Although wary of illusion presented as truth, Ghenie works with a profound sense of admiration for the silver screen and its hold over our lives: he has long been on the hunt for its mesmeric power in his painting. Citing David Lynch and Alfred Hitchcock as major influences, he explains that ‘These two mediums – painting and cinematography – are, paradoxically speaking, related to the visual. I don’t know whether painting can necessarily be enriched by something coming from cinema, but this is one experiment I’m highly interested in. I guess everything stems from a peculiar complex I’ve developed about cinema. I’m jealous of the specific power of cinema to build a virtual state, and of its capacity to break with reality. For two hours you’re completely under its spell! And there’s something spectacular and seductive about this entire story which has become so familiar to us; we’ve been going to the cinema for one hundred years already, so it’s almost routine and we don’t even analyse how incredible this cinematographic medium really is. I’d like to bring something of this magic, of this entire force, into painting. That’s why my mock-ups used for designing space and composing image have a certain filmic quality, because, as I’ve said cinema, something that gives it power and makes it so spectacular for millions of people, melts and passes into the medium of painting. Even if in the beginning cinema used to distil its images using instruments coming from painting, it has gradually become so autonomous and vast that it can now be considered a sovereign medium. I’d like to retrace the same road’ (A. Ghenie, quoted in ‘Adrian Ghenie in conversation with Mihai Pop,’ Adrian Ghenie: Darwin’s Room, exh. cat. Romanian Pavilion, Biennale de Venezia, 2015, pp. 82-83).
Beyond this dialogue with film, it is Ghenie’s engagement with the painting of the past that elevates Nickelodeon to epic metatheatrical spectacle. Caught in the flash like paparazzi victims, his figures reveal layer upon layer of painterly allusion. Veiled and blurred with streaks and washes of pigment, art-historical visions flicker before our eyes: Richter’s squeegeed panoramas, Bacon’s bodily distortions, the stately poise of Caravaggio emerging from the blackness. ‘You can’t invent a painting from scratch; you are working with an entire tradition,’ Ghenie says. ‘The pictorial language of the twentieth century, from Kurt Schwitters’s collages to Jackson Pollock’s drip paintings, makes up a range of possibilities that I utilise in order to create a transhistorical figurative painting – a painting of the image as such, of representation’ (A. Ghenie, quoted in ‘Adrian Ghenie in Conversation with Magda Radu,’ Adrian Ghenie: Darwin’s Room, exh. cat. Romanian Pavilion, Biennale de Venezia, 2015, p. 31). Cross-examining painting itself, Ghenie creates a coruscating compound image: in the work’s deep Old Masterly shadows, myriad stories linger.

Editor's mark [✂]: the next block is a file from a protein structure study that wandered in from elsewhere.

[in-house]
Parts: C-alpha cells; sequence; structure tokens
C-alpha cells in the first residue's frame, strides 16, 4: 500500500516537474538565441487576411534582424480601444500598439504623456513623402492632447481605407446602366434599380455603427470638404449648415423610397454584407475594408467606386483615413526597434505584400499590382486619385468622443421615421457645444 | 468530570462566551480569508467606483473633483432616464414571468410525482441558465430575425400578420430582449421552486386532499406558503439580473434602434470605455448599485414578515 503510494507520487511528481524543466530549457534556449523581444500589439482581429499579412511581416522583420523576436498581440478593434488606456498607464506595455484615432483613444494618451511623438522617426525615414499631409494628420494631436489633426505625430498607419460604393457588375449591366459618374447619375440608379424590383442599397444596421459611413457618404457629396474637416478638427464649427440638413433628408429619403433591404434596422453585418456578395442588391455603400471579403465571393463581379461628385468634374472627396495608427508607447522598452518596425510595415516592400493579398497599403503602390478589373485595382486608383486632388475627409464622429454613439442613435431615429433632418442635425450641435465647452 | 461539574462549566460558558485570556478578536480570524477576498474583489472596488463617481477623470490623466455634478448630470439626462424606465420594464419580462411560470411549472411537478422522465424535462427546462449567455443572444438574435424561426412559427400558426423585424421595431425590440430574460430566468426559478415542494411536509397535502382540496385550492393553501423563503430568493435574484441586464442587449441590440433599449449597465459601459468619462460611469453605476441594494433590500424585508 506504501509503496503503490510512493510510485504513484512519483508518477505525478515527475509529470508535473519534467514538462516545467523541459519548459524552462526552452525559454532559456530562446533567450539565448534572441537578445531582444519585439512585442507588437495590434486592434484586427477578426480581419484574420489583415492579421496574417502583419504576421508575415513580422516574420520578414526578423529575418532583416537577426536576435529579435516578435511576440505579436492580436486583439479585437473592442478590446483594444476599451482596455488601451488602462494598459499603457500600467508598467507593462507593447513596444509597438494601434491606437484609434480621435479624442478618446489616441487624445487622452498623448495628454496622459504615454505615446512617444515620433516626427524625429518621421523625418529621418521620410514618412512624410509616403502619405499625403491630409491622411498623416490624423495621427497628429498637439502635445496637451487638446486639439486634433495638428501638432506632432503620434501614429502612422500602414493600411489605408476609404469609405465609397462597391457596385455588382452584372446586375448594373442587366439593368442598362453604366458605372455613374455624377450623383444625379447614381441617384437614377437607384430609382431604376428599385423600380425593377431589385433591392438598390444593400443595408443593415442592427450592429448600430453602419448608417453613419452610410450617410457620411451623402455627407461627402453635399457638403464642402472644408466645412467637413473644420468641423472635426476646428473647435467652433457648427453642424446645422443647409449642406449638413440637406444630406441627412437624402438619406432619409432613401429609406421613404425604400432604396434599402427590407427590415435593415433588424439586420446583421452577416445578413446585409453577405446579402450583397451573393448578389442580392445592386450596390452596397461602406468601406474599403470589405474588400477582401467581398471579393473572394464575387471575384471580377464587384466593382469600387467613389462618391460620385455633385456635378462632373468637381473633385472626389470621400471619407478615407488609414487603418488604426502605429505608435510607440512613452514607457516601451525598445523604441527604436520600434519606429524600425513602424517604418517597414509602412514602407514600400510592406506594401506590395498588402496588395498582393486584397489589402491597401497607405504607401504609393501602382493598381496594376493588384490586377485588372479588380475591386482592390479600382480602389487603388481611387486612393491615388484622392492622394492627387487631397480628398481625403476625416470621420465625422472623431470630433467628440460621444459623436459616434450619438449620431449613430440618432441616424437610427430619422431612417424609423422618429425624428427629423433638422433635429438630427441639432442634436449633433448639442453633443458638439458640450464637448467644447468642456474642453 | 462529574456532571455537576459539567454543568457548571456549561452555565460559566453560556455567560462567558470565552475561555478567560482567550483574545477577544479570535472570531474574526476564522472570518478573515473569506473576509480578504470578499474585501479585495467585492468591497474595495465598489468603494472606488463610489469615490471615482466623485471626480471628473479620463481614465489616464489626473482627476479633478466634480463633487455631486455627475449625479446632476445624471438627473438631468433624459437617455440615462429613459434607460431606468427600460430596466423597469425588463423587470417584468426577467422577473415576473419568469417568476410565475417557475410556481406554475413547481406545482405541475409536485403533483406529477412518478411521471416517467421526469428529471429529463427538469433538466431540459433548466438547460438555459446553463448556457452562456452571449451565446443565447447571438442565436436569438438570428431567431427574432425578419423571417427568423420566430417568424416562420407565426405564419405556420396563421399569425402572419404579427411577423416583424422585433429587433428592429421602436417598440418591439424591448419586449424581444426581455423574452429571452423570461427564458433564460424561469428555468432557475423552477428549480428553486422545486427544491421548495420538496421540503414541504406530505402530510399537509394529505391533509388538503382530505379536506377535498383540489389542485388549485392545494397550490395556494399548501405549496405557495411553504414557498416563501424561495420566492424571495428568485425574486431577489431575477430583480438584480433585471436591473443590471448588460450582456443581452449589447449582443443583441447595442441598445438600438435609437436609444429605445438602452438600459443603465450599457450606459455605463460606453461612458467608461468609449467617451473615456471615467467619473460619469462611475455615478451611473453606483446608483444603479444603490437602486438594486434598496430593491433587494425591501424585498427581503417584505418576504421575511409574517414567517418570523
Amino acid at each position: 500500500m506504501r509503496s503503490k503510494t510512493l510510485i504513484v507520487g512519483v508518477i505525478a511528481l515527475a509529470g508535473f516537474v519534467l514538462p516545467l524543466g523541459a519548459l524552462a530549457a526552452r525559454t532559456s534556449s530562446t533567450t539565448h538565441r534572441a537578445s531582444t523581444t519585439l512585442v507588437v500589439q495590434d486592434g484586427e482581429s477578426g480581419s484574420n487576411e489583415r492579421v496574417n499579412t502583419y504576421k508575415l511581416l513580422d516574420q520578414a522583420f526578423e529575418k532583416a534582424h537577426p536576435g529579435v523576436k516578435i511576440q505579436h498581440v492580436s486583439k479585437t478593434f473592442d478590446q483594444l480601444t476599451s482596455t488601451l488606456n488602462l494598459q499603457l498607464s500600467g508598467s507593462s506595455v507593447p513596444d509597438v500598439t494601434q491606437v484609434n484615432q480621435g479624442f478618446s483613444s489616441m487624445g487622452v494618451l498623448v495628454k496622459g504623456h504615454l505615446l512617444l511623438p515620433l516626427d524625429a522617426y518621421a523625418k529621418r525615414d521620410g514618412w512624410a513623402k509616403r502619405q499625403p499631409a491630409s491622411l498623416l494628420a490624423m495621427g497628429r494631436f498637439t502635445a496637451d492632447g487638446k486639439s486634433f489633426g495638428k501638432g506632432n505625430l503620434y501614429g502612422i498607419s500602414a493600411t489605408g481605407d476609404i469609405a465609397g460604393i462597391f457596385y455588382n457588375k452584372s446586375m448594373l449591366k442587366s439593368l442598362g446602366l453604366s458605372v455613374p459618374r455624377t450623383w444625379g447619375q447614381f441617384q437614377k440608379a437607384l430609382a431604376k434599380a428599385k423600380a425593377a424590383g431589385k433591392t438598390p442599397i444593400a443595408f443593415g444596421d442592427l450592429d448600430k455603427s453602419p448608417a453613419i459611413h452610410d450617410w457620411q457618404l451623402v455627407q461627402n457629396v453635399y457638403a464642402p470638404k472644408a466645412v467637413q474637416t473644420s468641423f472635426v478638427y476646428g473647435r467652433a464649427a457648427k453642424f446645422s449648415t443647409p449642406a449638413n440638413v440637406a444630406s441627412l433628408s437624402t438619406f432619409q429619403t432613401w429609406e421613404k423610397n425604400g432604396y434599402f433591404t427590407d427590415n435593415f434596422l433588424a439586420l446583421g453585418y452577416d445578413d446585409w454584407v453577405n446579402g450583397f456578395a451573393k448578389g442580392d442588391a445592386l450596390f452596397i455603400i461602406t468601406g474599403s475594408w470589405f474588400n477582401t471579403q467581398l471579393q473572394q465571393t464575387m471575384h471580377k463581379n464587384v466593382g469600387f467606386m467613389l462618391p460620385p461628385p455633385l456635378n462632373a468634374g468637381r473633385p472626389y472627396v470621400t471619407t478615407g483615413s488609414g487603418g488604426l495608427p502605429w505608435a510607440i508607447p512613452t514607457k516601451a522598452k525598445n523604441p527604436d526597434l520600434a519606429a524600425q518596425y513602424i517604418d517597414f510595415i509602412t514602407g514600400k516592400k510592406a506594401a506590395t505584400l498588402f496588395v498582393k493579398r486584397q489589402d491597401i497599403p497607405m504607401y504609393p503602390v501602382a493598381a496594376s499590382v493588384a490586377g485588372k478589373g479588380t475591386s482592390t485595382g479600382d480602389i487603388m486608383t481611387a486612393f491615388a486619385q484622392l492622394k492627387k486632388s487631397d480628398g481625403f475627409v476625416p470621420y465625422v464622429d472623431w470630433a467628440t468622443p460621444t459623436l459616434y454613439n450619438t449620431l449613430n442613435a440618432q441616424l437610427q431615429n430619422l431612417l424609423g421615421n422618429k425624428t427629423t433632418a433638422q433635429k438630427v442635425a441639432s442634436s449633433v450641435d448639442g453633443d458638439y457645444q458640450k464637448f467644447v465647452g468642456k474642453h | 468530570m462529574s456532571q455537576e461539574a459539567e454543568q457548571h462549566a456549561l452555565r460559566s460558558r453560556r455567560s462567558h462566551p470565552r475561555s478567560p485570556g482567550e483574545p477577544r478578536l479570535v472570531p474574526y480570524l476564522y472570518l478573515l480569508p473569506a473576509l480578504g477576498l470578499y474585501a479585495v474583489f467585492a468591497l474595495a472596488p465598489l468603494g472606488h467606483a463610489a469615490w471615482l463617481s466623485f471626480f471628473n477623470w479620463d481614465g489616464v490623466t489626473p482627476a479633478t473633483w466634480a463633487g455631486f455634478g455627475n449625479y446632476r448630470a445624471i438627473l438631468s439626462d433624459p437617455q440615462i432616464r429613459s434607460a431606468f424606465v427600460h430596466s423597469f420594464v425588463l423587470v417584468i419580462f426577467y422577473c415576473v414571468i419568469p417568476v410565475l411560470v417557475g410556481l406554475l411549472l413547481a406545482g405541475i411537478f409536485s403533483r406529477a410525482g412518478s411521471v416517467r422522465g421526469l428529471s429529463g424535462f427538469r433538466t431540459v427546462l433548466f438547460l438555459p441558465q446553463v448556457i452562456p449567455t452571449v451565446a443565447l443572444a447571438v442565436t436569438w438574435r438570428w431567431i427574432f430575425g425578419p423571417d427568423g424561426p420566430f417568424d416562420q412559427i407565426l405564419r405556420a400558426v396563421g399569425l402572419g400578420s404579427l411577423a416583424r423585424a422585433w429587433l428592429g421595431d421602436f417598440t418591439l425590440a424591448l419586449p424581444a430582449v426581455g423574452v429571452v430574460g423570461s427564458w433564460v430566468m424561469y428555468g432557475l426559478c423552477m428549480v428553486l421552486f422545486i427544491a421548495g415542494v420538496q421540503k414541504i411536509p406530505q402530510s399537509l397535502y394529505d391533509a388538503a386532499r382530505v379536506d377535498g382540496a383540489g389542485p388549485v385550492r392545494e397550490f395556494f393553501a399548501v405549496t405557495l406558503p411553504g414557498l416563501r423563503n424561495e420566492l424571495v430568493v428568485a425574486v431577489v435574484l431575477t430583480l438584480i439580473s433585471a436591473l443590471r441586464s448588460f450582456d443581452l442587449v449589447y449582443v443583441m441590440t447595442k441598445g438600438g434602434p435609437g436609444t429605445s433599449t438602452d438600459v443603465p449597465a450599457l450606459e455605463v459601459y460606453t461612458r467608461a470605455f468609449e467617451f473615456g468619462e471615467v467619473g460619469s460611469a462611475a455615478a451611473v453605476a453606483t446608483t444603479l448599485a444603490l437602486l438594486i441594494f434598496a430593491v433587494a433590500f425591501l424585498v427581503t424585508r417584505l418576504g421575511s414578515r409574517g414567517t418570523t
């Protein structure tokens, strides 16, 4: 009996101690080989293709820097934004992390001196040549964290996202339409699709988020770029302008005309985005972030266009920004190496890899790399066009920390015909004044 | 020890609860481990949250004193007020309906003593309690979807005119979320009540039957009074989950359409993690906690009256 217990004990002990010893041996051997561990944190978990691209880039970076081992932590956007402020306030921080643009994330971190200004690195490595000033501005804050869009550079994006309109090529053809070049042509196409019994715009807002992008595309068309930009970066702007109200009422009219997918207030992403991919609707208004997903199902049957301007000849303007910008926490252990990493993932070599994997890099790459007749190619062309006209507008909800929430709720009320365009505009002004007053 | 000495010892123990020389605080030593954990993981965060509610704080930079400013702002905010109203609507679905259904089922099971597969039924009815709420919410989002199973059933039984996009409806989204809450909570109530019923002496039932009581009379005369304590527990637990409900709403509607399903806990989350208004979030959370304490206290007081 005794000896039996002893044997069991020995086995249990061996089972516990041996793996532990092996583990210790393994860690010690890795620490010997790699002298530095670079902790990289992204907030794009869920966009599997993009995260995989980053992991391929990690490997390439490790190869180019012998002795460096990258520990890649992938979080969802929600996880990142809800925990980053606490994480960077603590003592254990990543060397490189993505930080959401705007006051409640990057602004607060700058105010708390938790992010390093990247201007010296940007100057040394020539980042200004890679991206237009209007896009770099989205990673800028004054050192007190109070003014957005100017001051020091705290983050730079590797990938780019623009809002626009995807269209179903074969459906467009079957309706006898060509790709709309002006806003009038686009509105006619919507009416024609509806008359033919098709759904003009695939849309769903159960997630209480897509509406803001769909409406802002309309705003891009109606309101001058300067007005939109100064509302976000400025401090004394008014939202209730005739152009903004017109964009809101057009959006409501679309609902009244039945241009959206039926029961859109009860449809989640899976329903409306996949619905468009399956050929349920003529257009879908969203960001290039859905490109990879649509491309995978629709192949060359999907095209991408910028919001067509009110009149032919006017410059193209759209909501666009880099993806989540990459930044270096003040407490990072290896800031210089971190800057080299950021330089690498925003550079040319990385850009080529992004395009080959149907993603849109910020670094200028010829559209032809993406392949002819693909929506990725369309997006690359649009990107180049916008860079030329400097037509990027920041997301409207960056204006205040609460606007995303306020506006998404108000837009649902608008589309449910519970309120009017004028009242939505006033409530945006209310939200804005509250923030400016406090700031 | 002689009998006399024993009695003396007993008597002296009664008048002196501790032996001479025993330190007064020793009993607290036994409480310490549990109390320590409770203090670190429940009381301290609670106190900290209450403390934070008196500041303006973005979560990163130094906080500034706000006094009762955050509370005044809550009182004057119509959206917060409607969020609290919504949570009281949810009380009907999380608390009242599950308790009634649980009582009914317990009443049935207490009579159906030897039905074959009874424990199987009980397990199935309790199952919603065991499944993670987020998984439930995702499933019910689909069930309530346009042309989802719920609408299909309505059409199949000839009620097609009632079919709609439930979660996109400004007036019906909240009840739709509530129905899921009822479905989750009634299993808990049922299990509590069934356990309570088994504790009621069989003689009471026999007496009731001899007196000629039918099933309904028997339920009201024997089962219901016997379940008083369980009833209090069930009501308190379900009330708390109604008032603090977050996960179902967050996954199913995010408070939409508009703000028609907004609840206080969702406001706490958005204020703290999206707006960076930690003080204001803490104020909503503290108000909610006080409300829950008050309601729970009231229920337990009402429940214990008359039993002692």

Though haunted by the tragic ghosts of Europe’s history, Nickelodeon is fundamentally a vision alive with potential. The power of paint pulsates in its astonishing surface. For all that Ghenie’s characters seem like fossils – shuttered in petrified depths of gaze upon mediated gaze – his keen eye and consummate skill take the medium into new zones beyond light and dark. Texture, form and colour are rejuvenated as modes of narrative in themselves, subsuming the mirages of the motion picture into a panoramic tableau that revels in dirtiness, damage and difficulty. Ghenie, whose source images are invariably viewed first on a laptop, sees painting through screens as a way of ‘rematerialising’ the digital world we live in. In taking us into the hazy melancholy of the past, he commandeers the strata of illusion that overlay our present. Ultimately, the very thrill of this remarkable work proposes painting as an object of hope – something paradoxically real in a world of slick, thoughtless virtuality. ‘My generation knows what life was like before the Internet. And so you still happen to hear echoes of the old world when you wake up in the morning … Then, you realize that the world is changing its texture, is changing its skin. I am very sensitive to this aspect. The world is beginning to have the texture of easy-to-clean surfaces. It no longer has pores. All the objects around us are beginning to be shinier and shinier’ (A. Ghenie, quoted in ‘Adrian Ghenie in Conversation with Magda Radu,’ Adrian Ghenie: Darwin’s Room, exh. cat. Romanian Pavilion, Biennale de Venezia, 2015, p. 32).
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Please note the correct medium for this work is: oil, acrylic and tape on canvas (in two parts)
signed and dated 'Ghenie 2008' (on the reverse)
Adrian Ghenie (b. 1977)
Liverpool, Tate Liverpool, Liverpool Biennial 2008, 2008
London, Haunch of Venison, Darkness for an Hour, 2009.
Bucharest, National Museum of Contemporary Art (MNAC), Adrian Ghenie, 2009-2010.
J. Jurdin, A. Hüsch and M. Price (eds.), Adrian Ghenie, Ostfildern 2009, p.92 (illustrated in colour, p. 93).
Adrian Ghenie: Darwin’s Room, exh. cat., The Romanian Pavilion, 56th International Art Exhibition, la Biennale di Venezia, 2015 (illustrated in colour, p. 82).
Haunch of Venison, London.
Acquired from the above by the present owner.